My current HF rig is the Kenwood TS-440S/AT. This is a solid state radio, which means it has not tubes and is all microchips and processors. The 440 has the built in automatic antenna tuner which with the push of a button will tune any antenna in about 6 seconds. I really enjoy this radio because of the digital display and it's small size. The 440 that I got was sold to me for a very good price at $670. Solid state rigs range any where from as low as $400-$6,885. That is a huger range! The rigs that are around $400 have the basic features and will work well as a mobile or base. The more expensive rigs have Digital Signal Processing, auto antenna tuners, filters galore and some even have built in oscilloscopes! However, don't let the expensive rigs get you down. Most hams cannot afford those big rigs and sometimes the smaller less expensive ones work better. Solid state rigs are more sensitive to high swr and voltage spikes. So you have to remember, the more expensive the rig, the more you have to be careful with. A static spike from lightning may cause a solid state radio to blow a circuit and be non usable until repaired, yet it may not harm a tube radio.
Lightning protection is very important for any rig and antenna setup that you have. If you own or are going to purchase a solid state radio, I would highly recommend an in- line gas discharge coaxial surge protector from Alpha-Delta or Cushcraft. This will take any spikes from power lines or lightning in your coax and put it into the ground via a ground rod. It will protect any surges from entering your shack and ruining your radio. Tube rigs can get by with the less expensive air gap type arresters because they are less sensitive than solid state rigs. Grounding your antennas, radio's and power supplies are essential for a safe and well working ham shack.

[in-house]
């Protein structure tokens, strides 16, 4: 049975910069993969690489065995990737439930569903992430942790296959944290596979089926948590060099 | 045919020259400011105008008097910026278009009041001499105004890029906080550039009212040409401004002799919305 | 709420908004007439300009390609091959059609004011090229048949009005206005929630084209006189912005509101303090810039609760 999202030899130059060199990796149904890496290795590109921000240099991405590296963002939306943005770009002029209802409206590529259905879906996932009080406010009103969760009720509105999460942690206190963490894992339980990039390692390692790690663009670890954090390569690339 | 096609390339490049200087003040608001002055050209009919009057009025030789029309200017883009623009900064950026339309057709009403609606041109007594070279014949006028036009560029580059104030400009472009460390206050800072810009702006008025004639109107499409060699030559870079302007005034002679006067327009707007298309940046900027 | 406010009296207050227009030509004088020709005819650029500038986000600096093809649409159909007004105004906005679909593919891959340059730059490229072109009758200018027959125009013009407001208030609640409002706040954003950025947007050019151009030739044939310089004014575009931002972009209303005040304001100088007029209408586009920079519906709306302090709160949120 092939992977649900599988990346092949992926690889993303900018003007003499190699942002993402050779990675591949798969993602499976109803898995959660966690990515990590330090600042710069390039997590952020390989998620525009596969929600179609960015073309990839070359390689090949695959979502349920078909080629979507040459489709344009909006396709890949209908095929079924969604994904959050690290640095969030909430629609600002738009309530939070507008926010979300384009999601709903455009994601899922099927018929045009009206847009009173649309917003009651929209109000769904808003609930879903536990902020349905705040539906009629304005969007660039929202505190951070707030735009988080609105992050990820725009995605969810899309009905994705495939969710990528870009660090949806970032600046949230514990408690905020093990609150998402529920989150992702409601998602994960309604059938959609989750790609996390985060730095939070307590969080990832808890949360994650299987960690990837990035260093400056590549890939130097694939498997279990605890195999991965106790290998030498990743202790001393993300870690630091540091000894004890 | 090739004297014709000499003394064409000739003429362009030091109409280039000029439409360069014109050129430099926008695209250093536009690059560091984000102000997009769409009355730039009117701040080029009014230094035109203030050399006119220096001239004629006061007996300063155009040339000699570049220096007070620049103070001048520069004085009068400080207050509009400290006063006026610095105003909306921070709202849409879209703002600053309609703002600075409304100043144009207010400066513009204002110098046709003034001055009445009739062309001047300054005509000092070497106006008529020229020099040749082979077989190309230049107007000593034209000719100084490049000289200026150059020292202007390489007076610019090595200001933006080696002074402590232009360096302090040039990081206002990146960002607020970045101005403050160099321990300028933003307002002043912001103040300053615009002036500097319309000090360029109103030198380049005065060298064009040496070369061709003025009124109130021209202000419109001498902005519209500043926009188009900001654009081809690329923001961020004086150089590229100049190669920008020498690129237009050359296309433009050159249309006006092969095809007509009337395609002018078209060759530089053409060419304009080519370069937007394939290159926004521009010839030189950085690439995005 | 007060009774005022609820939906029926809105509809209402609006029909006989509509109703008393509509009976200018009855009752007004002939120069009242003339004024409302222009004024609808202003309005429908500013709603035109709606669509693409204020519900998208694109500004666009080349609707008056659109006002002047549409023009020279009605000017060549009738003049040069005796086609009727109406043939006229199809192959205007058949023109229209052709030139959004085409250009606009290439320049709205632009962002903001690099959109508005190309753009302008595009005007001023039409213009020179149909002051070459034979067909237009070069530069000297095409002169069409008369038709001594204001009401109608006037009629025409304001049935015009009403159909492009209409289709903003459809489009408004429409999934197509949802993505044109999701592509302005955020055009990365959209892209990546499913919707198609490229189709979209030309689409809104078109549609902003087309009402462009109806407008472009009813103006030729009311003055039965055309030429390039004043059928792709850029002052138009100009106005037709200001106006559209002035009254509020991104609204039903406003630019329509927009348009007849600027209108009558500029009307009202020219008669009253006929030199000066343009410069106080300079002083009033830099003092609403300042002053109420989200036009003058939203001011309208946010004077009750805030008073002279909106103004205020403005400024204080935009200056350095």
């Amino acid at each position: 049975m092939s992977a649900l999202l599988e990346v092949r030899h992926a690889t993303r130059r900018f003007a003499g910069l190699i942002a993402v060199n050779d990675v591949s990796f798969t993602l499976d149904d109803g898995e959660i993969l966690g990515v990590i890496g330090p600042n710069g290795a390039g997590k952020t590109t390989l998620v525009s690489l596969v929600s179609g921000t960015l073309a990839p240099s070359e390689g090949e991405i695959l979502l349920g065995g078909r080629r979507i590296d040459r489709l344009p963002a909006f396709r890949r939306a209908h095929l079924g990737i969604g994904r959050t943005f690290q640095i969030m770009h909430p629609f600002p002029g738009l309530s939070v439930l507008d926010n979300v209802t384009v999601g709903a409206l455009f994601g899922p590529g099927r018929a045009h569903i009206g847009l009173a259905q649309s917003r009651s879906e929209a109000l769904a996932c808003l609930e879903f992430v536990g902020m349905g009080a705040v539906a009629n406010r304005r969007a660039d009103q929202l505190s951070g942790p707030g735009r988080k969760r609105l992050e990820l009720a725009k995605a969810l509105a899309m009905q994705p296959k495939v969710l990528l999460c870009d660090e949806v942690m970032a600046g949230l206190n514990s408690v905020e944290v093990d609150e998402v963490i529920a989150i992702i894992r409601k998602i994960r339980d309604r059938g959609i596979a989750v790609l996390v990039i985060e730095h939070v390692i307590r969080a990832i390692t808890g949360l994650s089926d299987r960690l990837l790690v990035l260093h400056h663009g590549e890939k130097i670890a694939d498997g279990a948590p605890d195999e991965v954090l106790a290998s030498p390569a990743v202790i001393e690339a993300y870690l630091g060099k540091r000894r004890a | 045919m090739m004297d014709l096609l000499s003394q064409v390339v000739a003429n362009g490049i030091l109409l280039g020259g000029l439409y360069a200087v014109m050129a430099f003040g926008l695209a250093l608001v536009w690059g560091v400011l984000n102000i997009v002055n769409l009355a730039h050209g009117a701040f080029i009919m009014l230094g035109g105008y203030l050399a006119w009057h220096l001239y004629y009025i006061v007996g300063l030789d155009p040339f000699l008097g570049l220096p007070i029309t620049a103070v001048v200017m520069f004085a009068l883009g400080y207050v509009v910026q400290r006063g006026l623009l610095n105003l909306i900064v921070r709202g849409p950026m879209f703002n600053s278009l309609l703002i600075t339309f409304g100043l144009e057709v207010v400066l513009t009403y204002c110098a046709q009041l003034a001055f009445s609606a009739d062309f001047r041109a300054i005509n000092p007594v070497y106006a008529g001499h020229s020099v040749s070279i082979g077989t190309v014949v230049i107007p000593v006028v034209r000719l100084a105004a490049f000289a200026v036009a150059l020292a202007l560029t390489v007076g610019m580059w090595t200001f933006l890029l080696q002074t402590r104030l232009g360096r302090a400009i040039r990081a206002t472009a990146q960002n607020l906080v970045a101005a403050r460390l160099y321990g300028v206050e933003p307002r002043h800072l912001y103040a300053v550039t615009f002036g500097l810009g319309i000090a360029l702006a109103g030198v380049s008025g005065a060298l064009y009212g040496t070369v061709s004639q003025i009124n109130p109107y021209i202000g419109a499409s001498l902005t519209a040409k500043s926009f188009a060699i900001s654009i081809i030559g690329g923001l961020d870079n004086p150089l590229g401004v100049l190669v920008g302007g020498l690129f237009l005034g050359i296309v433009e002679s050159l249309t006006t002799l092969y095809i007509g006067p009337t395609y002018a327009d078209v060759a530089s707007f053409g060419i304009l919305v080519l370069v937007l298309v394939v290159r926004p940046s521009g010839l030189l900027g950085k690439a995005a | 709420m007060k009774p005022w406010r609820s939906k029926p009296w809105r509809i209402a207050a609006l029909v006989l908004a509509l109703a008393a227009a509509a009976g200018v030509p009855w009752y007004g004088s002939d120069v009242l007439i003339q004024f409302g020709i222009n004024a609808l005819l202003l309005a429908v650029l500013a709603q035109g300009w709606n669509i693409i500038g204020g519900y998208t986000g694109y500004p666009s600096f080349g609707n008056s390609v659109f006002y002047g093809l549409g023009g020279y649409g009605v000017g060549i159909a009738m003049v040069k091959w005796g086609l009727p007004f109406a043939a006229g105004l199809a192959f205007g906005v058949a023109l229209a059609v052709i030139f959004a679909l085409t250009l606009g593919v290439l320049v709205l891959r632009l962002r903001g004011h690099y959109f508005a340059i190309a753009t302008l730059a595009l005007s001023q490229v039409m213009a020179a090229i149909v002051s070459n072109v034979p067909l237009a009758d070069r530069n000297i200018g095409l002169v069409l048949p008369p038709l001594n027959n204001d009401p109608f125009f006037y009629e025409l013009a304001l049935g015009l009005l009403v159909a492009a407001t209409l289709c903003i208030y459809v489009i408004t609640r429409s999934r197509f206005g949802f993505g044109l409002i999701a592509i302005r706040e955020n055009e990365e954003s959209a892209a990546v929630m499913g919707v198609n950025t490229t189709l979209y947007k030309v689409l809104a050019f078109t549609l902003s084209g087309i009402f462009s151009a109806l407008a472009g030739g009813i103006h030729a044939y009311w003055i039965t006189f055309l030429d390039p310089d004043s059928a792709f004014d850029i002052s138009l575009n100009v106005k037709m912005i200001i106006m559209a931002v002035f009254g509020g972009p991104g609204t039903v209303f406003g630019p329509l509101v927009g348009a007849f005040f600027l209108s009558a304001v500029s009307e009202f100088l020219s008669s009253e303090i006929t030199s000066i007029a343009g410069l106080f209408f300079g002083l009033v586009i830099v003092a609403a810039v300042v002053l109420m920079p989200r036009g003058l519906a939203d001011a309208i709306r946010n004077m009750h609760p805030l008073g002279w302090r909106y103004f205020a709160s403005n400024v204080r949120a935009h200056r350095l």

Antennas weather it be for VHF or HF play a huge roll in the range of your communications. A beam or Yagi antenna will direct your signal in the direction your antenna is pointing. To effectively use a beam antenna, an antenna rotor must be used to turn your antenna to a North, South, East or West position in the direction you want to talk to. Other types of antennas are vertical, which generate your signal in a 360 degree pattern. These antennas are the most versatile and easiest to put up and will work without a rotor. A dipole antenna is a long wire antenna that uses a balun or transformer to match the antenna to its designed frequency(s). I use a G5-RV dipole here for 80-10 meters on HF. The antenna is 31 feet above the ground, which is a full wave length on 10 meters. It works excellent and I can make contacts just about any where in the world when the conditions are good. A dipole can be put up between trees, across the roof or just about anywhere that has enough room! You can fold them back or zig zag them to take up less space, and you can also make what is called an inverted V which will perform very well on the bands. Which ever antenna you decide to buy, make sure you will have the room and if it is a large beam for HF, you need a tower because of the wind drag that the large elements will have. Just remember, most any antenna will work well, choose which is right for you!
Well, that about sums up a portion of what Amateur Radio has to offer. Don't be afraid to ask other hams on the radio or in person about any question you may have. Just about any ham will be more than happy to answer any questions that you may have or help you get an antenna up or even installing a tower! Do not let Morse Code get the best of you. It will take time and the rewards for the HF bands are well worth the practice! Remember, ham radio operators are there for one another and the community, don't be afraid to get involved! Amateur Radio is communicating, don't forget that! If I can help you any more in any way, please feel free to e-mail me and I will get back to you a.s.a.p! 73 from KB0YZR